We rescue puppies and dogs all year round, but this is only half the story. By helping trusted dog-rescuers to spay and neuter homeless dogs in their localities, we strive to reduce the canine overpopulation crisis at its source and thereby reduce the number of puppies born into lives of needless suffering, fear and premature deaths...
One of our fantastic supporters, Paul Wheeler, is running a 22km Maverick Race with his beloved woofie in December and we are hoping to raise £200.
This will be enough to spay 5 dogs at our chose rescue called Ezios Rescue, in Bosnia, run by a lady called Rusmira Rodjakovic. This lady rescues dogs and puppies off the streets that have been abandoned and mistreated. Some of these dogs will never be 'sofa' dogs, but if we can help spay the females, it will at least prevent so many unwanted puppies...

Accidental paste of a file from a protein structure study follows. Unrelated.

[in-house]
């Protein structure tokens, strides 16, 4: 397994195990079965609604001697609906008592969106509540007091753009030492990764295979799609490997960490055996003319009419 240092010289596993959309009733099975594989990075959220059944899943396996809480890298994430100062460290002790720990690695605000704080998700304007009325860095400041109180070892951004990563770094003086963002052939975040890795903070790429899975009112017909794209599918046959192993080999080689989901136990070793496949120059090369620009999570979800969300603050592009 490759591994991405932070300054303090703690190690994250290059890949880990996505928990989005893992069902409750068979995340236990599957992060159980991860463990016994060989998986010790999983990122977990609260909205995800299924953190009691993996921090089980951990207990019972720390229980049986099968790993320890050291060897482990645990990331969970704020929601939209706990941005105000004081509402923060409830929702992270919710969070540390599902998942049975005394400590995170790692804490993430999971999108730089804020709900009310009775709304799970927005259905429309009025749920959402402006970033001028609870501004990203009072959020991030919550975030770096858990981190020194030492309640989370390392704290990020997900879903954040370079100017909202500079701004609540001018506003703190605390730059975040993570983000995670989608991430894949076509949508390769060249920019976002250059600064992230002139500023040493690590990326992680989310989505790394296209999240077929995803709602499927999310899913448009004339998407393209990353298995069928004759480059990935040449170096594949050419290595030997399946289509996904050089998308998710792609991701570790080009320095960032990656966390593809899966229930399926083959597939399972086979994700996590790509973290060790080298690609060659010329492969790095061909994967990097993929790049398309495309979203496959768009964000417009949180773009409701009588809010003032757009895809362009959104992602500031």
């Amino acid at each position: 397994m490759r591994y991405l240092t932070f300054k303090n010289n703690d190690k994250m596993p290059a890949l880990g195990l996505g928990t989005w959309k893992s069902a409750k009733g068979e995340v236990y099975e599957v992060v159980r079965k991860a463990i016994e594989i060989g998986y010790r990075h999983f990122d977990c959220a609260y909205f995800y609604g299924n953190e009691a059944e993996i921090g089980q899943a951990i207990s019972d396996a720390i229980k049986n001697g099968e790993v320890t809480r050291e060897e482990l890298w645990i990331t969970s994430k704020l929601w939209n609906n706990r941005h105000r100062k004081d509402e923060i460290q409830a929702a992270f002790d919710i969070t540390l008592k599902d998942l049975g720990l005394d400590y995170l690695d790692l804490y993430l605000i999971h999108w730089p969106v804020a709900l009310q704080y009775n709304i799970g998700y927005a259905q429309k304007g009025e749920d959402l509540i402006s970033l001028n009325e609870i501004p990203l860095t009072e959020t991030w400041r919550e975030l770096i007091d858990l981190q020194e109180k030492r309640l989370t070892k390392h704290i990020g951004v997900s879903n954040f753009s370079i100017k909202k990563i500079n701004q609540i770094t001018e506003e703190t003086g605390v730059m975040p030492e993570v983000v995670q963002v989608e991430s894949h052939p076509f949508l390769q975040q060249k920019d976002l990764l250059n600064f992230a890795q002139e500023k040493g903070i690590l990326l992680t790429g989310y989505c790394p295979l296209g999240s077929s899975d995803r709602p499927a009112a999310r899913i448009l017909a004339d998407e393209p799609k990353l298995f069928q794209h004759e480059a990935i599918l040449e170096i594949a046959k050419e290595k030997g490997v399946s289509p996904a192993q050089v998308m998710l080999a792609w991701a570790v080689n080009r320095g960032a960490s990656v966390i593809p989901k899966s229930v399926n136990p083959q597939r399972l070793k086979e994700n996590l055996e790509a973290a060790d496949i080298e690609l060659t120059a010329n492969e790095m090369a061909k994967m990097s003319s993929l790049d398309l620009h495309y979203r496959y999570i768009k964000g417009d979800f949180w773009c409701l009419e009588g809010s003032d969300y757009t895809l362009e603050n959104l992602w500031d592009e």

Paul is a long time amazing supporter of Give A Dog A Home, and is running two marathons in two months this winter! The first marathon is an incredible 24km and is on Saturday 14th November, around South Downs National Park.
All the money we can raise in sponsoring Paul will go towards the dogs we rescue from the very worst of conditions. As many of our supporters will know, as well as trying to offer help and homes to lots of dogs every single month, we also cover long term medical bills and short term fostering costs.
Every single penny makes such a difference, and we regularly show how many lives we have changed on our Facebook and Instagram pages as well as on our Success Stories page on our website.
Please join us in supporting Paul and rescuing more wonderful woofies! You can donate via our Go Fund Me link.
So, as a new chapter of my life is starting as a rescued dog, there are so many things to think about, understand and work through which means stress levels are high. I can’t cover them all here right now, so am just going to share the most important things for me and any rescue dog in the first few days of living somewhere new.
We will have expectations of the new home based on our previous experiences. That does not mean you all have to over compensate, over love, over protect. We need you to do some simple key things to help us realise…..we are now safe.